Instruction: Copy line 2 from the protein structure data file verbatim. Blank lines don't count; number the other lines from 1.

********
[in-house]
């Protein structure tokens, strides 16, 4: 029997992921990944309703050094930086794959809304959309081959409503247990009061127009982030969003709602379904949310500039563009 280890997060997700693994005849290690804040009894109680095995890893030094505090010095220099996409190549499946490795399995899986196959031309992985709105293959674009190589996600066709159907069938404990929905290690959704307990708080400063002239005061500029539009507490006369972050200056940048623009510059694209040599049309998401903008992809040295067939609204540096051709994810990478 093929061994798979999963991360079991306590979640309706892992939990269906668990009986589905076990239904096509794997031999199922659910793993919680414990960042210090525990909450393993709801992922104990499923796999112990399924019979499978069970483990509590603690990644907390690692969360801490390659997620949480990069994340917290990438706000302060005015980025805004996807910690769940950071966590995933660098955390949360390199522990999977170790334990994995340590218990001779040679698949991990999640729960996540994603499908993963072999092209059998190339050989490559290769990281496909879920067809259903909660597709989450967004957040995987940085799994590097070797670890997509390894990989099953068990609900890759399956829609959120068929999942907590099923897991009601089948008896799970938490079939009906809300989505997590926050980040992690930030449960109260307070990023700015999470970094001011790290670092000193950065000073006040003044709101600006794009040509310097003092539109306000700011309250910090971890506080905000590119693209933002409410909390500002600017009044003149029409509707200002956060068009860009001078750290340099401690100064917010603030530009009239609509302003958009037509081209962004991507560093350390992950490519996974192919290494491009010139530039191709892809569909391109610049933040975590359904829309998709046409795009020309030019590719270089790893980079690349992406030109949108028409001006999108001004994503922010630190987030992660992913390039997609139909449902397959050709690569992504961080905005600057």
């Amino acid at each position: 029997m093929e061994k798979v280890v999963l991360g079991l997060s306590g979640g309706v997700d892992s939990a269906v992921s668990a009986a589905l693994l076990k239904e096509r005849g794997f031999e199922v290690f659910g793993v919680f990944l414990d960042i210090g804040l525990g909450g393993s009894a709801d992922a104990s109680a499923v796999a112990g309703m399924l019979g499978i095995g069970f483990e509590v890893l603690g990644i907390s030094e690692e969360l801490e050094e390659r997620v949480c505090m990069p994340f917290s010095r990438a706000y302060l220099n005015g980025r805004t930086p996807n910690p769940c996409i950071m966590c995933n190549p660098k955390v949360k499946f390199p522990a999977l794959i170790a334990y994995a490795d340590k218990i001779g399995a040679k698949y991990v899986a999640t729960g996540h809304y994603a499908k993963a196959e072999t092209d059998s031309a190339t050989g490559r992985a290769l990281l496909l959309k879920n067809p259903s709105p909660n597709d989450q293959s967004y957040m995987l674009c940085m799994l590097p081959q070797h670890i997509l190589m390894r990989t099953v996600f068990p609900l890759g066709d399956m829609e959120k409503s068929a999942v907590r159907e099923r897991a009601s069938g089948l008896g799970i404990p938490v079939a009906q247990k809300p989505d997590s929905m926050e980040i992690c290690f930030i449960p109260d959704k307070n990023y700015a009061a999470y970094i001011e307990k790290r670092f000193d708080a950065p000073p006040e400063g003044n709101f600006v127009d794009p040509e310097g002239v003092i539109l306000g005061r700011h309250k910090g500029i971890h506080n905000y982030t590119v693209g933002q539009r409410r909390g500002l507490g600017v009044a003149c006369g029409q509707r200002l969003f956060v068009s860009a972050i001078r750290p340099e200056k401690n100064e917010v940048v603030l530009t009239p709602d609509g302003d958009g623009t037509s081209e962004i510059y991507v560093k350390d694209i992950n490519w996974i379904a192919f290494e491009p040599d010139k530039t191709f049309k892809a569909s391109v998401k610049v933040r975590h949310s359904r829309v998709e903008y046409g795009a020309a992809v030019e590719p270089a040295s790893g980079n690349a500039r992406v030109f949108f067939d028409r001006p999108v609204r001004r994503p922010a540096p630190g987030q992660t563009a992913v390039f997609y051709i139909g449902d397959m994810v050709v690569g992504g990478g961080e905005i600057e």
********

């Protein structure tokens, strides 16, 4: 029997992921990944309703050094930086794959809304959309081959409503247990009061127009982030969003709602379904949310500039563009 280890997060997700693994005849290690804040009894109680095995890893030094505090010095220099996409190549499946490795399995899986196959031309992985709105293959674009190589996600066709159907069938404990929905290690959704307990708080400063002239005061500029539009507490006369972050200056940048623009510059694209040599049309998401903008992809040295067939609204540096051709994810990478 093929061994798979999963991360079991306590979640309706892992939990269906668990009986589905076990239904096509794997031999199922659910793993919680414990960042210090525990909450393993709801992922104990499923796999112990399924019979499978069970483990509590603690990644907390690692969360801490390659997620949480990069994340917290990438706000302060005015980025805004996807910690769940950071966590995933660098955390949360390199522990999977170790334990994995340590218990001779040679698949991990999640729960996540994603499908993963072999092209059998190339050989490559290769990281496909879920067809259903909660597709989450967004957040995987940085799994590097070797670890997509390894990989099953068990609900890759399956829609959120068929999942907590099923897991009601089948008896799970938490079939009906809300989505997590926050980040992690930030449960109260307070990023700015999470970094001011790290670092000193950065000073006040003044709101600006794009040509310097003092539109306000700011309250910090971890506080905000590119693209933002409410909390500002600017009044003149029409509707200002956060068009860009001078750290340099401690100064917010603030530009009239609509302003958009037509081209962004991507560093350390992950490519996974192919290494491009010139530039191709892809569909391109610049933040975590359904829309998709046409795009020309030019590719270089790893980079690349992406030109949108028409001006999108001004994503922010630190987030992660992913390039997609139909449902397959050709690569992504961080905005600057």